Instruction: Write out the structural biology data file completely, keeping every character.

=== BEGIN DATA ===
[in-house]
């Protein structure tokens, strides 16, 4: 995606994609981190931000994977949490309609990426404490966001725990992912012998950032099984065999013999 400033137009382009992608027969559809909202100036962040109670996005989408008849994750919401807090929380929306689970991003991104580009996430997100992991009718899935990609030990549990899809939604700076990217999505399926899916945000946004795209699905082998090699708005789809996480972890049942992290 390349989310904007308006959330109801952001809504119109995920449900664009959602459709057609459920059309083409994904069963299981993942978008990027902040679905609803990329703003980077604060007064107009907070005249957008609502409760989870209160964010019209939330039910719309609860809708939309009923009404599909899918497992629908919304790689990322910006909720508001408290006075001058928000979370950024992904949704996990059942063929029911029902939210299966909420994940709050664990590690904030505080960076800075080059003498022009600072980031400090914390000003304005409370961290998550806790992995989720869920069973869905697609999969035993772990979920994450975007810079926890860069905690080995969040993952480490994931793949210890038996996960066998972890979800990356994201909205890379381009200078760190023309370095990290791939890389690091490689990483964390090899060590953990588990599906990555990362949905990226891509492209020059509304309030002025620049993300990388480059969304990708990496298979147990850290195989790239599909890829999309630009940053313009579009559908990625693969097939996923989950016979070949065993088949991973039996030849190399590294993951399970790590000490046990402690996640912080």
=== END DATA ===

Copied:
[in-house]
């Protein structure tokens, strides 16, 4: 995606994609981190931000994977949490309609990426404490966001725990992912012998950032099984065999013999 400033137009382009992608027969559809909202100036962040109670996005989408008849994750919401807090929380929306689970991003991104580009996430997100992991009718899935990609030990549990899809939604700076990217999505399926899916945000946004795209699905082998090699708005789809996480972890049942992290 390349989310904007308006959330109801952001809504119109995920449900664009959602459709057609459920059309083409994904069963299981993942978008990027902040679905609803990329703003980077604060007064107009907070005249957008609502409760989870209160964010019209939330039910719309609860809708939309009923009404599909899918497992629908919304790689990322910006909720508001408290006075001058928000979370950024992904949704996990059942063929029911029902939210299966909420994940709050664990590690904030505080960076800075080059003498022009600072980031400090914390000003304005409370961290998550806790992995989720869920069973869905697609999969035993772990979920994450975007810079926890860069905690080995969040993952480490994931793949210890038996996960066998972890979800990356994201909205890379381009200078760190023309370095990290791939890389690091490689990483964390090899060590953990588990599906990555990362949905990226891509492209020059509304309030002025620049993300990388480059969304990708990496298979147990850290195989790239599909890829999309630009940053313009579009559908990625693969097939996923989950016979070949065993088949991973039996030849190399590294993951399970790590000490046990402690996640912080």